To Read or to Write?

This is a question I’ve found myself pondering lately. For years, I’ve had a rule that if it’s a choice between reading or writing, the pen (so to speak) takes precedence over the book. This has been especially so in recent months as I push to finish my latest novel. Reflecting on having finished writing a chapter of my own book is a whole lot more satisfying than having finished reading someone else’s, so the rule has stood me in good stead (albeit not as stringently enforced at all times as it could have been).

Yet now, when I have also been filling my night-time reading with research books rather than fiction, I’m rethinking this strategy. I find myself wondering how other authors handle the dramatic power of the hero’s point of no return, or the heroine’s dark night of the soul. I want to be able to hear other writers’ voices, in order to better understand my own. I need to place other novels in the field in which I’m writing, in order to see where mine fits. All this is difficult without reading widely.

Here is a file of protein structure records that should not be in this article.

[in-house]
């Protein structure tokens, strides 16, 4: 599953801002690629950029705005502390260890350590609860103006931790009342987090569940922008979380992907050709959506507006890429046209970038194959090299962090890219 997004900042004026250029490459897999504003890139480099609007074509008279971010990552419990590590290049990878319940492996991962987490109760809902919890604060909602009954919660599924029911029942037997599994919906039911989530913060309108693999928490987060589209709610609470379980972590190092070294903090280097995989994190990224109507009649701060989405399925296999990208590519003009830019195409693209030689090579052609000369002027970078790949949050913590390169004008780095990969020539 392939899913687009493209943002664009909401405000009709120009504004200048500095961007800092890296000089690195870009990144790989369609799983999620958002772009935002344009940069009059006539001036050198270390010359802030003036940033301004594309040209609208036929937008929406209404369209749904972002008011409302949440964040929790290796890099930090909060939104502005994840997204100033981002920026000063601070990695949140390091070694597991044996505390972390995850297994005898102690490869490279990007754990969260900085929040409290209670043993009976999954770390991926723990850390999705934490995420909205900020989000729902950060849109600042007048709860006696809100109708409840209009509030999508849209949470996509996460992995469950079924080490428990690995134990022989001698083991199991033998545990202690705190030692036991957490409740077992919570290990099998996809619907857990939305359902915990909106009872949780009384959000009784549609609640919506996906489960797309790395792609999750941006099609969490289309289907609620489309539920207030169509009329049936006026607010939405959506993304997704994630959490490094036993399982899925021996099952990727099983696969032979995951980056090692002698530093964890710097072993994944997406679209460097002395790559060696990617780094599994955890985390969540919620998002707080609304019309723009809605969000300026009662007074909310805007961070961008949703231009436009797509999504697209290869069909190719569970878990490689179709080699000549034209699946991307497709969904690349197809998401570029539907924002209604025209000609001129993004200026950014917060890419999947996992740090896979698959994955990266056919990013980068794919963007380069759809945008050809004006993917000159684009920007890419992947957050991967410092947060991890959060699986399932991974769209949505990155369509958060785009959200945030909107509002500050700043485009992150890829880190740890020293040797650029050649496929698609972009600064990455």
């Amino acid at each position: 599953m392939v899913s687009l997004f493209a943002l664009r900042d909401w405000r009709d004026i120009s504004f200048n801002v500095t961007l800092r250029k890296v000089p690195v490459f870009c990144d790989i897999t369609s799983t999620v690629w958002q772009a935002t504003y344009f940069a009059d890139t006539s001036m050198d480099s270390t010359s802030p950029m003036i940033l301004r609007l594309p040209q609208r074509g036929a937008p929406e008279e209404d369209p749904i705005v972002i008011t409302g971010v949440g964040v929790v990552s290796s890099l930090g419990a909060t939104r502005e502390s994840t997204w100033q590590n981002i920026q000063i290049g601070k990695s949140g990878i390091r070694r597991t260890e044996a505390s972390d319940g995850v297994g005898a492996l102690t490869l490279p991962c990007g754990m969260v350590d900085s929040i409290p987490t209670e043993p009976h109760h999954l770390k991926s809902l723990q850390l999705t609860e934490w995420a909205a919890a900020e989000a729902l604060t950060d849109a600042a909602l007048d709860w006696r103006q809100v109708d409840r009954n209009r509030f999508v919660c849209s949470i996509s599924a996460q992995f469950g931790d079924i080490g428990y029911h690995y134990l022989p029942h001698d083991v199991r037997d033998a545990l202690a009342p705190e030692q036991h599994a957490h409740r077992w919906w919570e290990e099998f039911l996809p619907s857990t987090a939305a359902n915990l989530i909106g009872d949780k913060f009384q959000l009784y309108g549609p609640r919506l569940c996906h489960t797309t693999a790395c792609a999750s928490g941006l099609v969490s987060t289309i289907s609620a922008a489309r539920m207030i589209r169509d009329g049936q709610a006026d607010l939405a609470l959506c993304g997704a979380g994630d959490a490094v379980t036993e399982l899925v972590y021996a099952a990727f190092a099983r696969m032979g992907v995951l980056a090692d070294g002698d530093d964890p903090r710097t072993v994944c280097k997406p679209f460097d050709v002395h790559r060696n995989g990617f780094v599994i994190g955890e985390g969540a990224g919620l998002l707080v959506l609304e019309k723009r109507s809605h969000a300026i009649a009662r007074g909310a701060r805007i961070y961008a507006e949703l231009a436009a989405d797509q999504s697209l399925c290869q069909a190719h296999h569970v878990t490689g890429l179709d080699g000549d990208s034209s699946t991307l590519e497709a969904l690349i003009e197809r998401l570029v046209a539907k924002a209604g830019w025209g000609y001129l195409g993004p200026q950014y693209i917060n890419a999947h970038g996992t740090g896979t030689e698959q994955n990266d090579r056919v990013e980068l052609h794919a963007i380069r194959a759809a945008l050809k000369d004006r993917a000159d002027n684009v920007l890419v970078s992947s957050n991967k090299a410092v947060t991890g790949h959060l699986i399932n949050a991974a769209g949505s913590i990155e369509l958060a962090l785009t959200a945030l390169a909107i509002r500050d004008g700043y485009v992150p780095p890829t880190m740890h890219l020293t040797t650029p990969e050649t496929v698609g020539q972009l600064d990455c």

I guess it’s like chocolate, it’s a question of balance. A little bit of this, a little bit of that. Building craft includes learning from those who have gone before, and there’s only so much you can learn from books on writing or courses. Even learning by doing has it’s limitations, in that isolation can make for an ordinary novel that is narrow in scope and naïve in expression. I want to be the best writer I can be, and to do that, I need to push myself and overcome my limitations.

So I am officially giving myself permission to read again! What a joy. And speaking of chocolate …

Worldbuilding 101

This is a post I’ve been meaning to upload for a long time. World building is an important aspect of all writing.  Fantasy usually involves maps, and I’m sure we’ve all done plenty of those.  It’s important to have a basic understanding of geography and climate so you don’t make a mistake and have two things together that wouldn’t be possible in the real world. We all suspend our disbelief for some things (eg the possibility of space travel, or indeed, existence of magic), but there’s only so far you can push this. Best to reserve your reader’s goodwill for the big stuff.  I would recommend reading a textbook on it aimed at the primary school level – easy to understand and hopefully not too dense!